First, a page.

I was very proud of myself this past Saturday night. I was able to make hot fudge sundaes for my family from the recipe handed down for at least a generation. It might have been longer than that, but the note at the top of the recipe suggested that it came to my father via a family friend who may have been cooking that syrup for decades before. All I know is that my father's capacity for peanut brittle and hot fudge sauce was unparalleled among my friends and their parents. On any given Sunday evening we might get three or four additional kids from the neighborhood showing up coincidentally just about the time my dad was going to dish up the ice cream. With hot fudge.
His hot fudge.
As years passed, I tried to imagine following this culinary path. I watched as friends and other family members attempted to scale those dessert heights. In one particularly catastrophic try, the dishes into which the aborted fudge was poured had to be thrown away because they merged with the glass and could not be removed. Mostly what we saw was a grainy chocolatey soup that proved to be edible but not in any truly satisfying sense. Even dad missed from time to time.
That's why I was nervous going in. But I have now had many years of success with peanut brittle, and when I found the recipe among the rest of the family prescriptions for this and that, I figured that it might be time to hop on the hot fudge horse and take it for a ride.
I should mention here that this was one of those experiences that seemed to be doomed from the outset. I am not making this up. The "directions" I read included such helpful suggestions as "a dab of butter," add "a dash of salt," a "capful of vanilla," and the totally obscure "splash of milk." I called my mother for clarification on that last one, since it seemed like it might be an important point, since the milk seemed to be the only way to at least partially dissolve the cocoa powder and sugar. Mom's assertion that it was just that, a "splash," which she describe further by just a toss of the wrist.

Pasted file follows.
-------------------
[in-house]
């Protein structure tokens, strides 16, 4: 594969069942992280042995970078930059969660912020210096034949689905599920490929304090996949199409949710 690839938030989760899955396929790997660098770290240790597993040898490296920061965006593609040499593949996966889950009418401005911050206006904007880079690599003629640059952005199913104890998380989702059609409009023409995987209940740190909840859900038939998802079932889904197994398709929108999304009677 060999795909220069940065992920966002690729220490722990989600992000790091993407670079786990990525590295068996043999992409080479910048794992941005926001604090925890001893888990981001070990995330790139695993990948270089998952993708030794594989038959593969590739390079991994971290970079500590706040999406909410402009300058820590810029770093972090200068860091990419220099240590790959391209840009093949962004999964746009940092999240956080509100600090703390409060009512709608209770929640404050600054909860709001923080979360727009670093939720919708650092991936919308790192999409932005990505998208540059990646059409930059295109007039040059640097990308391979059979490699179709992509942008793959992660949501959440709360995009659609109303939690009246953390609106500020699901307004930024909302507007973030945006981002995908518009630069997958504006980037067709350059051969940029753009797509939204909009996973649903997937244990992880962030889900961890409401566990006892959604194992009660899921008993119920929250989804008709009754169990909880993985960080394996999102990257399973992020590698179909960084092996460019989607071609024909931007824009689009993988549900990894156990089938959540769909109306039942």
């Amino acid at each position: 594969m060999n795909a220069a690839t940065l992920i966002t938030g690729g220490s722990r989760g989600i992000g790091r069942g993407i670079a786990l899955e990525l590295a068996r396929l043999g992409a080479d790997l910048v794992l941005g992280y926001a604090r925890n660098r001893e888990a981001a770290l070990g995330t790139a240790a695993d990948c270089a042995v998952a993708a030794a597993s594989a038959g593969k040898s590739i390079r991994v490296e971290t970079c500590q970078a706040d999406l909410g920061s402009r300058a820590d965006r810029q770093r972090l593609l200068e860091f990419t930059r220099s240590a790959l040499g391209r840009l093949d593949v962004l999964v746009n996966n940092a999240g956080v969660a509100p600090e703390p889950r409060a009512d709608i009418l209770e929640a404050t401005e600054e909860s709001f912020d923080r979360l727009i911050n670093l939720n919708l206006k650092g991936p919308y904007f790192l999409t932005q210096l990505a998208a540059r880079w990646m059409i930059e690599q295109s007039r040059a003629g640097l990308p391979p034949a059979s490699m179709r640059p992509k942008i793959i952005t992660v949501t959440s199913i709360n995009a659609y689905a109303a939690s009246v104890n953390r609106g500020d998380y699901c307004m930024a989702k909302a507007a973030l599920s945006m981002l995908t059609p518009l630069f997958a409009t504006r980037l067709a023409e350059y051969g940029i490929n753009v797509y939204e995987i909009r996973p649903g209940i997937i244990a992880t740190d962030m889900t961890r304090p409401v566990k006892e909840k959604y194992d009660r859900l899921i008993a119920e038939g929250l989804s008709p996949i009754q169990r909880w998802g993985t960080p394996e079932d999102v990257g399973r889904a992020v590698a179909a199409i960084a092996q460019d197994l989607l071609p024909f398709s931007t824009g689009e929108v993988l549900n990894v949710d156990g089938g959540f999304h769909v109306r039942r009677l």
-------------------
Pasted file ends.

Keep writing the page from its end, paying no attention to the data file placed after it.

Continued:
It occurred to me then that this might have been one of those situations where I wasn't truly meant to make good on the arcane homespun wisdom. But I pressed on, and when I added a splash, I could see that there might be an additional splash or maybe even two necessary. I won't lie to you: Once I had three splashes going on, I feared that I might have overstepped my bounds. Then there was the temperature, which I recognized from my time over the peanut brittle kettle. Softball stage meant I was aiming for chewy, not crystalline. Once I arrived at that point, I quickly dished up three bowls of ice cream and hoped.
It wasn't just luck. There was the tiniest bit of science involved, and a lifetime of anticipation leading up to that moment. My wife and son made yummy sounds, and I thoroughly enjoyed not just the cooking experience but the consumption as well. I gave a little pause to the thought that I might have been doing this for us all years earlier. But I don't suppose that would have had the same magic.